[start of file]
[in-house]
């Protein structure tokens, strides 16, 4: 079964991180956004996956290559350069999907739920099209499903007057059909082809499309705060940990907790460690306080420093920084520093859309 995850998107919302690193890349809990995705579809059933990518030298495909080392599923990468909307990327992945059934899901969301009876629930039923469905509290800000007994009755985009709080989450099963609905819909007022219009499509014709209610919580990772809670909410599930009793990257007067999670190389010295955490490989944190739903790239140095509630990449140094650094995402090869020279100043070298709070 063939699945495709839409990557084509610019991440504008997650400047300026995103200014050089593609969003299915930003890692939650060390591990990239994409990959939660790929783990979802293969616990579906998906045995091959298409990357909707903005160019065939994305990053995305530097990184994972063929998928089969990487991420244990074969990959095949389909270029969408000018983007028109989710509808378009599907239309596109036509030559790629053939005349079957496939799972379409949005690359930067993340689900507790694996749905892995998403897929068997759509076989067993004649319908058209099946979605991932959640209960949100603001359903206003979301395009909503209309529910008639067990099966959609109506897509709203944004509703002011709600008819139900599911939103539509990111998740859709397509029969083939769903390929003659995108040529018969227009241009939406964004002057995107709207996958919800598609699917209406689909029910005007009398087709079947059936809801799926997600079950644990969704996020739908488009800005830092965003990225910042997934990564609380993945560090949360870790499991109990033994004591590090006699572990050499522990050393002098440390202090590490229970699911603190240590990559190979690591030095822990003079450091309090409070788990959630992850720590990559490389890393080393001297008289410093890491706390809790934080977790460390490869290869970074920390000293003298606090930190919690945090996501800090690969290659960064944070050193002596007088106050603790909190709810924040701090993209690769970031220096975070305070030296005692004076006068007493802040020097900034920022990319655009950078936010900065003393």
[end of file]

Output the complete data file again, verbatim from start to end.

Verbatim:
[in-house]
């Protein structure tokens, strides 16, 4: 079964991180956004996956290559350069999907739920099209499903007057059909082809499309705060940990907790460690306080420093920084520093859309 995850998107919302690193890349809990995705579809059933990518030298495909080392599923990468909307990327992945059934899901969301009876629930039923469905509290800000007994009755985009709080989450099963609905819909007022219009499509014709209610919580990772809670909410599930009793990257007067999670190389010295955490490989944190739903790239140095509630990449140094650094995402090869020279100043070298709070 063939699945495709839409990557084509610019991440504008997650400047300026995103200014050089593609969003299915930003890692939650060390591990990239994409990959939660790929783990979802293969616990579906998906045995091959298409990357909707903005160019065939994305990053995305530097990184994972063929998928089969990487991420244990074969990959095949389909270029969408000018983007028109989710509808378009599907239309596109036509030559790629053939005349079957496939799972379409949005690359930067993340689900507790694996749905892995998403897929068997759509076989067993004649319908058209099946979605991932959640209960949100603001359903206003979301395009909503209309529910008639067990099966959609109506897509709203944004509703002011709600008819139900599911939103539509990111998740859709397509029969083939769903390929003659995108040529018969227009241009939406964004002057995107709207996958919800598609699917209406689909029910005007009398087709079947059936809801799926997600079950644990969704996020739908488009800005830092965003990225910042997934990564609380993945560090949360870790499991109990033994004591590090006699572990050499522990050393002098440390202090590490229970699911603190240590990559190979690591030095822990003079450091309090409070788990959630992850720590990559490389890393080393001297008289410093890491706390809790934080977790460390490869290869970074920390000293003298606090930190919690945090996501800090690969290659960064944070050193002596007088106050603790909190709810924040701090993209690769970031220096975070305070030296005692004076006068007493802040020097900034920022990319655009950078936010900065003393």